Institute for Vaccine Safety on Do Vaccines Cause Acute Disseminated Encephalomyelitis (ADEM)?
So what about vaccines?
Why do some folks still say that ADEM can follow getting vaccinated, especially after the 2012 IOM report on Adverse Effects of Vaccines: Evidence and Causality, found all of the evidence linking ADEM to vaccines “weak,” and in most cases, that the epidemiological evidence was “insufficient or absent to assess an association between” the vaccines and ADEM?
“Post vaccine aetiology was described for 5% of all ADEM cases and several vaccines have been described to be related to this condition. The incidence of ADEM onset ranges from 1/106 to 1/105 and may change between different vaccine formulations. Epidemiological data about this adverse event are still missing; this may be due to the rarity of post vaccine ADEM.”
Pellegrino et al on Acute Disseminated Encephalomyelitis Onset: Evaluation Based on Vaccine Adverse Events Reporting Systems
At most, ADEM is a very rare, 1 in a million type (1/106) vaccine reaction that is mainly published about in case reports and by reviewing VAERS.
Interestingly, no trigger is reported in up to 30% of cases (they don’t recall having a recent infection or getting a vaccine) and an infectious agent (a virus or bacteria) is usually not isolated from these children once they develop symptoms of ADEM.
“Epidemiologic evidence from this study suggests an infectious cause for ADEM. The agent is most likely a difficult-to-diagnose winter/spring respiratory virus.”
Murty et al on Acute Disseminated Encephalomyelitis in Children
Being so rare, it is hard to prove that ADEM absolutely isn’t caused by vaccines, but it does seem clear that many vaccine-preventable diseases might, from measles, mumps, rubella, chicken pox, flu, to hepatitis A.
Want to try and avoid ADEM? Get vaccinated.
What To Know About ADEM and Vaccines
Although vaccines have rarely been thought to cause Acute Disseminated Encephalomyelitis historically, it is very important to keep in mind that the overwhelming majority of cases of ADEM are caused by natural infections, many of which are vaccine preventable.
They are not 100% safe though and they can have some side effects.
“Considering that the vaccines in the infant schedule are administered to millions of children each year, the list of known adverse events, even rare ones, is impressively short.”
O’Leary et al on Adverse Events Following Immunization: Will It Happen Again?
Fortunately, most of these side effects are harmless and don’t have any long term risks. And of course, the great benefits of vaccines outweigh those risks.
Common Vaccine Reactions
Although most kids don’t have any reactions at all, some do have mild reactions.
Among the possible vaccine reactions or side effects that can occur include:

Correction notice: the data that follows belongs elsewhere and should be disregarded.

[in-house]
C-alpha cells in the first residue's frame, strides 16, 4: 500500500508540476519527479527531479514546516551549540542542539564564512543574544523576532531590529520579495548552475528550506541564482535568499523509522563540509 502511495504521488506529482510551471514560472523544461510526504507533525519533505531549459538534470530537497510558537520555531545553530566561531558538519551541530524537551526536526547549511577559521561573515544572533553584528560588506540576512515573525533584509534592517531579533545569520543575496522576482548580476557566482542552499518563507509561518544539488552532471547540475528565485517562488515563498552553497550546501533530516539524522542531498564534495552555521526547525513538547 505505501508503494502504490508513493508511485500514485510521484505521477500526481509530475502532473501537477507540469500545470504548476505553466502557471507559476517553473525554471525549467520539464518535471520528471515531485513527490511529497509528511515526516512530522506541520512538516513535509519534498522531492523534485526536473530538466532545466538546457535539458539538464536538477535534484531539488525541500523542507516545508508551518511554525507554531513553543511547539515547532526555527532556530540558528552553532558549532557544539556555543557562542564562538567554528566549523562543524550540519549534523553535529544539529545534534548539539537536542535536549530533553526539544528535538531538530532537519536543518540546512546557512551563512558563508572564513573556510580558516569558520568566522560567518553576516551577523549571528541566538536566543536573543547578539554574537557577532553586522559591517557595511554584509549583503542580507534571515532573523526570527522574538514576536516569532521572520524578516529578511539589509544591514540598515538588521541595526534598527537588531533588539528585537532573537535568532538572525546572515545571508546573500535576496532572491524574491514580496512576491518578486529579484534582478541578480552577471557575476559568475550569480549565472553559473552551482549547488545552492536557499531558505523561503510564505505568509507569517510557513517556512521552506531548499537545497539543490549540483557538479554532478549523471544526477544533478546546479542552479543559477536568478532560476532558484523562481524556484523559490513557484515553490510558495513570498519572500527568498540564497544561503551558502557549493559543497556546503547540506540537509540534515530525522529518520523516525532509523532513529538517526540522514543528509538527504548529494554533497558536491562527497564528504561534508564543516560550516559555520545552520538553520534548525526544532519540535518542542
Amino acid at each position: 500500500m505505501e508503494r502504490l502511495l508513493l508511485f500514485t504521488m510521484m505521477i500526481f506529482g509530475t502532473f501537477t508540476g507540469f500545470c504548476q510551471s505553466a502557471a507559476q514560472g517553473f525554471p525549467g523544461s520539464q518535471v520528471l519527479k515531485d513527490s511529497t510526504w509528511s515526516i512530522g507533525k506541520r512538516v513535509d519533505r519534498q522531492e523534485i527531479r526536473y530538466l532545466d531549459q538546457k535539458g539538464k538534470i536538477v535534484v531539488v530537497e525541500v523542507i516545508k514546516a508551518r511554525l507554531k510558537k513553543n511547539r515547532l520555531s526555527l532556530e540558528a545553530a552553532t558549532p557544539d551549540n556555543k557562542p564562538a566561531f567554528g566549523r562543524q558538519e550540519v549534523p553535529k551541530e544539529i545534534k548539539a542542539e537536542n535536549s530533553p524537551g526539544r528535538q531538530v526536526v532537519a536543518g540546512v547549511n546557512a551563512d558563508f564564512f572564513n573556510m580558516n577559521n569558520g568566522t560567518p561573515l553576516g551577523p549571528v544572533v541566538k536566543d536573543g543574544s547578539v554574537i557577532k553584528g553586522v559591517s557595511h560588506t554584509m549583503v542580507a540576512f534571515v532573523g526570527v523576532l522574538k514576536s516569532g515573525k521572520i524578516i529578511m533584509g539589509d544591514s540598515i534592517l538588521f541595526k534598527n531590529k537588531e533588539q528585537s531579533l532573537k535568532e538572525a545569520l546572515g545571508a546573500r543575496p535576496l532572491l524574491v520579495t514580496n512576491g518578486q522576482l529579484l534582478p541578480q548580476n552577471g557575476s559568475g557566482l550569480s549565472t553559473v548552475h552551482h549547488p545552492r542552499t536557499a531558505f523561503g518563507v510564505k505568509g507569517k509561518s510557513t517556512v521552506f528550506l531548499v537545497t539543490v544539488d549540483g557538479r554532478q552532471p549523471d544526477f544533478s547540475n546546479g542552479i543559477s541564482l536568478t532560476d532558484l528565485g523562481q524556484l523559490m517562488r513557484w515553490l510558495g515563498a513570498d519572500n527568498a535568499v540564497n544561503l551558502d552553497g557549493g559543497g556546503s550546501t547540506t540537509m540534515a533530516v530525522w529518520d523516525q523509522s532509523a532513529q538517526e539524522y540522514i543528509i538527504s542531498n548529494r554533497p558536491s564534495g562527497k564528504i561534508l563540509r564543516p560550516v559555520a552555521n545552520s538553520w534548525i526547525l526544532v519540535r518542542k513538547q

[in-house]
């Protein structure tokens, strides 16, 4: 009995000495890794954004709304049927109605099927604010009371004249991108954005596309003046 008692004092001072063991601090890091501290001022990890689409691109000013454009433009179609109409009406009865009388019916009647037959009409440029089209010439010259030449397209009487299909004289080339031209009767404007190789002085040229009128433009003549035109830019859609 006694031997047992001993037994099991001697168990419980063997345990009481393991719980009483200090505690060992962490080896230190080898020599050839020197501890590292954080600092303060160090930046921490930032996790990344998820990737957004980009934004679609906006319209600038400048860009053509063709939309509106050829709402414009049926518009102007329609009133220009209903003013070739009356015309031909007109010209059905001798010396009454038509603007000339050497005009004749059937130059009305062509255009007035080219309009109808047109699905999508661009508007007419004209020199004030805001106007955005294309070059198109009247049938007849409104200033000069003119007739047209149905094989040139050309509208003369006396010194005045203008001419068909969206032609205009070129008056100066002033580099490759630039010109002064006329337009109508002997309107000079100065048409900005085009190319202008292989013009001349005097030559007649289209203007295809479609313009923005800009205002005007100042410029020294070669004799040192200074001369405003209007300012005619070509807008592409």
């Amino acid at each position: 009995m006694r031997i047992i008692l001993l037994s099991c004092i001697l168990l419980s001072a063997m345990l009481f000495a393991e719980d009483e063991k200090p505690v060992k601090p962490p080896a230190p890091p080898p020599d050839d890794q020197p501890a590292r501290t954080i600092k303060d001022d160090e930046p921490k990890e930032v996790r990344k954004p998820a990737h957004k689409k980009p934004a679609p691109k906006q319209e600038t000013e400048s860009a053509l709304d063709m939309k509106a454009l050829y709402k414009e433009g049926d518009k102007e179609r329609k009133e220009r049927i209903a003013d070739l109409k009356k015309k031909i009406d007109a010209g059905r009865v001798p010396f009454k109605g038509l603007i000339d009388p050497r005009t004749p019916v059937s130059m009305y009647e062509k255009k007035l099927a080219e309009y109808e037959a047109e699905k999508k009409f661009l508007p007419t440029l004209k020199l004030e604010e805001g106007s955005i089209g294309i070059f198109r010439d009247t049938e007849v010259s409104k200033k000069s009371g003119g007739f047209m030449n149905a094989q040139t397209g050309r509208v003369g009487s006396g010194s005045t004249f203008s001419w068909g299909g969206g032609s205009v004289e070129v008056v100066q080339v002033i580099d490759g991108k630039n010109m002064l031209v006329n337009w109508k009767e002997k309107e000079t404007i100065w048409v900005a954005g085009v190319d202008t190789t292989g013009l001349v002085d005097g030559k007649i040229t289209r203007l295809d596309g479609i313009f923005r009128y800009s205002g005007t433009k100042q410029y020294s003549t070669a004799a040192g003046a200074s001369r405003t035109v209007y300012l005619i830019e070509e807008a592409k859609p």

redness or swelling at the injection site
soreness or tenderness at the injection site
chills and sore joints
swelling of glands in the cheeks or neck
How commonly do they occur?
These side effects depend on the vaccine that was received and can range from 1 in 3 kids for some fussiness all the way down to 1 in 75 kids for kids who have swelling of their glands.
And they usually begin 1 to 3 days after the vaccine was given and last for 1 to 7 days. Fortunately, fever and fussiness don’t last that long, typically going away after just a day or two.
Keep in mind that some reactions are more delayed though. This is especially true for the MMR vaccine, in which mild reactions, like a fever, rash, or swelling of glands might not occur until 6 to 14 days after a child got his vaccine.
What can you do if your child has a mild vaccine reaction?
Consult your health care provider, but keep in mind that treatment is often symptomatic, typically with a cold pack or cool cloth/compress for local reactions and pain reliever.
Fainting also commonly occurs after vaccines, especially in teens, but it is thought to be due to the vaccination process itself and not the vaccines. Still, it is something to be aware of.
What About More Moderate Reactions?
More moderate reactions after vaccines are fortunately more uncommon.
“There is low public tolerance of vaccine adverse reactions. Vaccines are therefore only licensed when the frequency of severe reactions is very rare and when only minor, self-limiting reactions are reported.”
All of these reactions, as well as the risks of getting a natural infection, are listed in each vaccine’s VIS. The Vaccine Information Statements also includes information on how to report all possible vaccine side effects to VAERS.
What to Know About Common Vaccine Reactions
While most kids don’t have any reactions at all after their vaccines, those that do typically have mild reactions, including some fever, soreness, or swelling at the injection site. More moderate and severe reactions are rare.
Anti-vaccine folks claim that an awful lot of things are encephalitis, from crying excessively after getting a vaccine to autism.
Although the Vaccine Information Statement for the DTaP vaccine (it was more common after the older DTP vaccine) does state that children may uncommonly have “non-stop crying, for 3 hours or more” it is not because they have brain inflammation, and the reaction “although unnerving, is otherwise benign.” It is not even a contraindication to getting another dose of DTaP or a later dose of Tdap.